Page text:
Results for varying number of nodes N (varN) are shown on top, average degree |E|/N (varDeg) in the middle, and mixing parameter μt (varMu) on the bottom. Measurement of quality (NMI) is on the left, and time (seconds) is on the right. In the case of the K- and M-algorithms, we used the IIW cost function. The NCut runtimes are not comparable, as the implementation used parallel processing

Table 4 Summary of results: kNN datasets on the left, comorbidity network in the middle, and artificial graphs on the right

In the varN tests (Fig. 5), where data size is varied, the K-algorithm, M-algorithm, and Gemsec clearly stood out from the rest. However, Gemsec’s running time was an order of magnitude greater than the other methods, and it could not be run for the largest datasets. The M-algorithm was the only algorithm that could solve the largest dataset (1,024,000 nodes). The running times for most of the algorithms seem close to linear.

When varying the number of edges (varDeg; Fig. 5), the M-algorithm, NCut, and Vieclus clearly perform better than the others. A smaller number of edges also decreases the number of K-algorithm iterations (Table 5), which likely contributes to the K-algorithm’s poor performance compared with the varN tests. In most algorithms, running times increase slightly with larger |E|/N, but in the M- and K-algorithms, this increase is greater.

Table 5 Effect of dataset properties on number of K-algorithm iterations by varying the parameters N, µt, and |E|/N (Table 1)

In the case of the disease co-occurrence network datasets (icdA and icdB), the M-algorithm with IIW clearly performed better than the other methods. However, the ground truth here is the existing human-made disease-level categorization. The algorithms might find different (possibly better) clustering than the human categorization. A CI = 0 result is therefore not expected with the imA and imB datasets.

No algorithm performed best on all datasets. However, the M-algorithm had the best overall performance in terms of quality, as shown in Table 4 (CI = 1.7, NMI = 0.78). NCut (CI = 2.7, NMI = 0.75) was second and the K-algorithm (CI = 2.7, NMI = 0.67) third. KaffpaE (CI = 4.0, NMI = 0.66) and Walktrap (CI = 3.5, NMI = 0.63) performed well on the kNN-based datasets (S1–G3) but had worse results for the Lancichinetti benchmark (Fig. 5). Vieclus (CI = 78.7, NMI = 0.61), which also determined the number of clusters by optimizing modularity, performed well on the Lancichinetti benchmark but not as well for the kNN graphs. It obtained the right number of clusters for many datasets but failed in other cases. It output 796 clusters (30 in the ground truth) for the dataset of size 1,024,000. This result highlights the need to be able to control the number of clusters.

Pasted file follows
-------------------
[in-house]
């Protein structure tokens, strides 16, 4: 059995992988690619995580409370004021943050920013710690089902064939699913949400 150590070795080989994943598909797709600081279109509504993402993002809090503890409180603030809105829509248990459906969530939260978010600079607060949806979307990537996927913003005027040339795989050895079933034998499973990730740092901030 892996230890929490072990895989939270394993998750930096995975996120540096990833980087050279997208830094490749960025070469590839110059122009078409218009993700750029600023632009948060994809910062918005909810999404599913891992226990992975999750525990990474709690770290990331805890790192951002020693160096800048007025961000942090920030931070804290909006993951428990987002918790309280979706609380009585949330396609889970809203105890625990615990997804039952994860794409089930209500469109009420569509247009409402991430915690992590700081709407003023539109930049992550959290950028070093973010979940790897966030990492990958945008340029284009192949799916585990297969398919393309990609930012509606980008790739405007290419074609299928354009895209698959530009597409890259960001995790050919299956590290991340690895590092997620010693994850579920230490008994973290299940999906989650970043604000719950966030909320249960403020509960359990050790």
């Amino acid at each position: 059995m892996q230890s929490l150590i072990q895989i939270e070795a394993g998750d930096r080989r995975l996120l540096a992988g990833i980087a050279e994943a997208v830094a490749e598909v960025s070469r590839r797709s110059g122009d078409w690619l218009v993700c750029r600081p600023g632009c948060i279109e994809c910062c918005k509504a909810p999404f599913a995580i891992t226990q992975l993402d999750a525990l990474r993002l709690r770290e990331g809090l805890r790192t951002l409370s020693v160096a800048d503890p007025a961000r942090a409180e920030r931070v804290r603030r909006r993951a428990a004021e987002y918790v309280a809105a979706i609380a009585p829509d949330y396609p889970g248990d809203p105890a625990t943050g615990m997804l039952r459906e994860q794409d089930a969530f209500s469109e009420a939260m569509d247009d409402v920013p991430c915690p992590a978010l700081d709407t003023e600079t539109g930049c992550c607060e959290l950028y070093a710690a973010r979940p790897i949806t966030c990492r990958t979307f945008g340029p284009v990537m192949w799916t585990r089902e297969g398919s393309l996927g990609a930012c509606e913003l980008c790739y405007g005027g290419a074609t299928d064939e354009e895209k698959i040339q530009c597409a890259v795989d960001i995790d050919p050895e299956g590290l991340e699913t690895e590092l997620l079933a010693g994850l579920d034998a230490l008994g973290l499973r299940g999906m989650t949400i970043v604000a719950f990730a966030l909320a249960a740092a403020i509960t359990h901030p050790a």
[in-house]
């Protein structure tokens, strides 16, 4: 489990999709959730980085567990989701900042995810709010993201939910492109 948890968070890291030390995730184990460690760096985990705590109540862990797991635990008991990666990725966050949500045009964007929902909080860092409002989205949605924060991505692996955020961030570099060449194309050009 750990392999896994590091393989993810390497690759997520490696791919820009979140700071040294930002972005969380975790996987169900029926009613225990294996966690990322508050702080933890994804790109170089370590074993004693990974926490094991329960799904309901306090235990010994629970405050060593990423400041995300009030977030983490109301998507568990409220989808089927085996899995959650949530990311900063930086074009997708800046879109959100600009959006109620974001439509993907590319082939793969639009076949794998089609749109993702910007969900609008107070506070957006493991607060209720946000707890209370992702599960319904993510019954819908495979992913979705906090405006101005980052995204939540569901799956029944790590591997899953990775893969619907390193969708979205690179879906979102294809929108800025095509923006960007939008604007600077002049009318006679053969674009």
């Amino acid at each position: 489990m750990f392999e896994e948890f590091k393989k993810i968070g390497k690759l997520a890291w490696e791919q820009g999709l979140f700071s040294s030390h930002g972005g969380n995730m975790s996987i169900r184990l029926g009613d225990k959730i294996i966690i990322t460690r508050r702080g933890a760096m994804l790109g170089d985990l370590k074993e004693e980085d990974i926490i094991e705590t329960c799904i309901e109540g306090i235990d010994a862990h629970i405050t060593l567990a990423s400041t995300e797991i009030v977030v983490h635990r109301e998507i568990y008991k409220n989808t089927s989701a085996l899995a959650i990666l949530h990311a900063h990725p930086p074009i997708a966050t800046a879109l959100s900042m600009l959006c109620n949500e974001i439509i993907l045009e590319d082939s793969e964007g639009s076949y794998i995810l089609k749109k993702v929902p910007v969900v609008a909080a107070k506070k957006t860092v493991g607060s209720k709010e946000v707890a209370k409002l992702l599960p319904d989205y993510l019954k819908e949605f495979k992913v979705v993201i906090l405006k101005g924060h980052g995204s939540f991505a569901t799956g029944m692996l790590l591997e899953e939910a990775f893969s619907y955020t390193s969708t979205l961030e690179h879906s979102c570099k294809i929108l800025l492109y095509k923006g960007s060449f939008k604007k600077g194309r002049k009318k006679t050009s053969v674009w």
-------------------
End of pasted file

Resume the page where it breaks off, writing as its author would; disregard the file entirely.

The main weakness of both the M-algorithm and the IIW cost function is data with large cluster-size unbalance, as in unb, which has 20:1 unbalanced and well-separated clusters. For this type of data, the hierarchical approach performs better, and NCut and Walktrap achieved the best results. However, in additional tests, we were also able to solve this dataset with the M-algorithm and the conductance cost function if the number of repeats was increased from 100 to 1000.

The running times in Fig. 5 show that the K-algorithm was the second fastest (after the Louvain algorithm) in most cases. The quality of its results was also good. Table 4 shows that the K-algorithm was second best (tied with NCut) according to CI or third best according to NMI. The M-algorithm also improved on the K-algorithm’s results for almost all datasets except the easiest sets in the varN, varDeg, and varMu series and s1–s3, where the K-algorithm’s results are also good (NMI within 0.01, CI close to 0.0).

6.3 Effect of initialization

In this section, we study the impact of the initialization method on the K-algorithm and M‑algorithm. We study two different initialization methods: density based initialization described in Algorithm 2; and random partition initialization which assigns a random cluster label to each node. For both these cases, we record the NMI value for (1) initialization, (2) after K-algo convergence, and (3) after repeating M-algo for 100 times. The results are summarized in Fig. 6.

Fig. 6
figure 6

Impact of initialization on algorithm result. The area of the M-algorithm signifies the improvement in NMI over the K-algorithm (same with the K-algorithm and initialization)